Giant bowls of green and lavender hang from the long, neat front porch of the Union Gables bed and breakfast in Saratoga Springs.
Wicker chairs and tables stand on the wood, ready for people and small parties on Union Avenue.
“It helps create environment on the porch, and the porch is used just like another room in the house, especially in the summer,” said Kelley Hamik, one of the innkeepers at the 107-year-old mansion. “People spend more time out here on the porch than they actually do in their rooms.”
Color and comfort are found up the steps and behind the railings in many homes located near Saratoga’s historic race track. When flowers begin blooming in May, both bees and people want to be near the petunias and marigolds. Afternoon snacks and evening cocktails near front doors and windows are also part of the appeal.
C. Kirk Nichols has stocked his front porch at the Brunswick bed and breakfast, another Union Avenue guest house, with rocking chairs in burnt red and flowers in similar tones. He says proper maintenance of the open air dens is a devotion, and a nod to tradition. Ferns and other lush greens were regular patrons on city porches during the 1800s.
Union’s streets and sidewalks show plenty of color during spring and summer. “The main thing is to keep up with our public works department,” Nichols said, aware city officials plant pinks and whites in municipal sod. “They have the center island on Union.”
‘Making Saratoga look nice’
Private homes also strike their colors during the summer. Bob and Denise Herman’s home at 85 Nelson Ave., across from Saratoga Race Course’s training area, is a study in stems starring red, purple and yellow.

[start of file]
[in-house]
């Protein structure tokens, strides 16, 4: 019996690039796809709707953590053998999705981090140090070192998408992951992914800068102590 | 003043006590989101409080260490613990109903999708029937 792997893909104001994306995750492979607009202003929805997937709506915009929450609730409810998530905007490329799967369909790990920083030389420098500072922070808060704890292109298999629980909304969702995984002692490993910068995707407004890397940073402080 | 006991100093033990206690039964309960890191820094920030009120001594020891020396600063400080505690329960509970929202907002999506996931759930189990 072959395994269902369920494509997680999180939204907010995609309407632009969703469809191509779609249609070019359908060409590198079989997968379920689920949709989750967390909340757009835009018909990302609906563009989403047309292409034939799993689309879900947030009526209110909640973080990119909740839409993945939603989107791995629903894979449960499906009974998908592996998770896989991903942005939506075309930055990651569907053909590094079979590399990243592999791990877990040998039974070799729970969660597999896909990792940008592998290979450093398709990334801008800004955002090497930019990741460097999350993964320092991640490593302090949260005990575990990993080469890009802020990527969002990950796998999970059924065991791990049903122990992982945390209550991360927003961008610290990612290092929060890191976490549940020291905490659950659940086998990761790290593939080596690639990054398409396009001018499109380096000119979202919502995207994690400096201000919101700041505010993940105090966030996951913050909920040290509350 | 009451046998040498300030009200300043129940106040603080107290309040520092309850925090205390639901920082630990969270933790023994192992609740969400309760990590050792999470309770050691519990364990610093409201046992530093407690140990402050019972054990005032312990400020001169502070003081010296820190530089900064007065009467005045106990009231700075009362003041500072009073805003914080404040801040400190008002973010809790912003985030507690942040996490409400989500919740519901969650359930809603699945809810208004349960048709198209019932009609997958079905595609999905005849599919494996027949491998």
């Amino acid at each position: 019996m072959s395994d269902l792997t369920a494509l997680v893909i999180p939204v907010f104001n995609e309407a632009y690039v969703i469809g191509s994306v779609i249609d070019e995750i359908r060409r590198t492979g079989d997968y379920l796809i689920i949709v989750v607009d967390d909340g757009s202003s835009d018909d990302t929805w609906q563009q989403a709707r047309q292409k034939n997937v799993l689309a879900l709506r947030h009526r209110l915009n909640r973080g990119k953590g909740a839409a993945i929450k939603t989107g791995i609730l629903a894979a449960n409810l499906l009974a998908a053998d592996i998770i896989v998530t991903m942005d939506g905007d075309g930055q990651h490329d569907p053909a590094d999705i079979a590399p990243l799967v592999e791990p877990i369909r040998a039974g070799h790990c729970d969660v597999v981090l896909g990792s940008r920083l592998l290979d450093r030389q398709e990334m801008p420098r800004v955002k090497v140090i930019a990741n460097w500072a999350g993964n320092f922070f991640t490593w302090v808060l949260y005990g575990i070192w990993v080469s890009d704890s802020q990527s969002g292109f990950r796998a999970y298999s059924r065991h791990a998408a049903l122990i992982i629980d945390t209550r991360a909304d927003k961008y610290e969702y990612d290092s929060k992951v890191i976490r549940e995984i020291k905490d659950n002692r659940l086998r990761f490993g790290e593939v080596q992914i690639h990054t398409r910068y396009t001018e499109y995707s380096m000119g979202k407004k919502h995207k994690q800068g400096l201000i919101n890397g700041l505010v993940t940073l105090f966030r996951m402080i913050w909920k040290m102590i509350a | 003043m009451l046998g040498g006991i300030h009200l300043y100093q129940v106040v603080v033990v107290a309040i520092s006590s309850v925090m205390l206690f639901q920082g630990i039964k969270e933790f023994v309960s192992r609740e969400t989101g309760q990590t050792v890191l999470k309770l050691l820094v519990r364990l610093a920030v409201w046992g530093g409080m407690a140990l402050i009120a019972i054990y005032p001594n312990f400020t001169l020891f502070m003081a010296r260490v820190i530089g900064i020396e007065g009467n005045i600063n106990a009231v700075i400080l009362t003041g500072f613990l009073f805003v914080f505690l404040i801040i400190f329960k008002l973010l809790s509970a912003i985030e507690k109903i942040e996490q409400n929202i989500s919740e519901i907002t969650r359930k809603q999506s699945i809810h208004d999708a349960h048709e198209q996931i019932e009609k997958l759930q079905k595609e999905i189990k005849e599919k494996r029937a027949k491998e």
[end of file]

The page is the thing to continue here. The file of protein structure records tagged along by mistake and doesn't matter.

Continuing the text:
“We want to make Saratoga look nice,” Bob Herman said. “We have thousands of people come by here every day, and we want to put our best foot forward.”
Denise Herman does most of the planting, and puts pink begonias, yellow marigolds and purple petunias on her summer payroll.
“I love the flowers, that’s part of me,” she said. “I always like to make the porches pretty and inviting.”
A horse in silhouette is tacked above the front door, just one of the equine touches on the porch. “We get a lot of positive comments, which makes you feel good, because it’s a lot of work,” Bob Herman said. “And you’ve got to love horses if you live here.”
Ray and Deanne Palmer own a brick home — and a spacious porch — at the corner of Fifth Avenue and East Avenue, four blocks from the race track’s main entrance on Union.
“It’s the best part of the house in the summer,” said Deanne Palmer, who has installed white-and-green striped patio chairs and lounges in the big room. A bonus is a bit of seclusion behind the high porch bricks. The Palmers and their friends can watch people walking to and from the track; people can’t always peek back.
Bob Melvin, who with his wife Stephanie runs the Westchester House bed and breakfast on Lincoln Avenue, dresses up his gray and blue porch with baskets of red double impatiens. They look like tiny roses.
“This is the hospitality industry, and we have to look good,” Melvin said. “There’s a lot of pride in this town.” Enough pride to convince people that flowers, cushioned chairs and globe lights are not the only extras for the exterior.
“We paint every year,” Melvin said. “We have to, and I think most of the folks paint their porches if not every year, every couple of years.”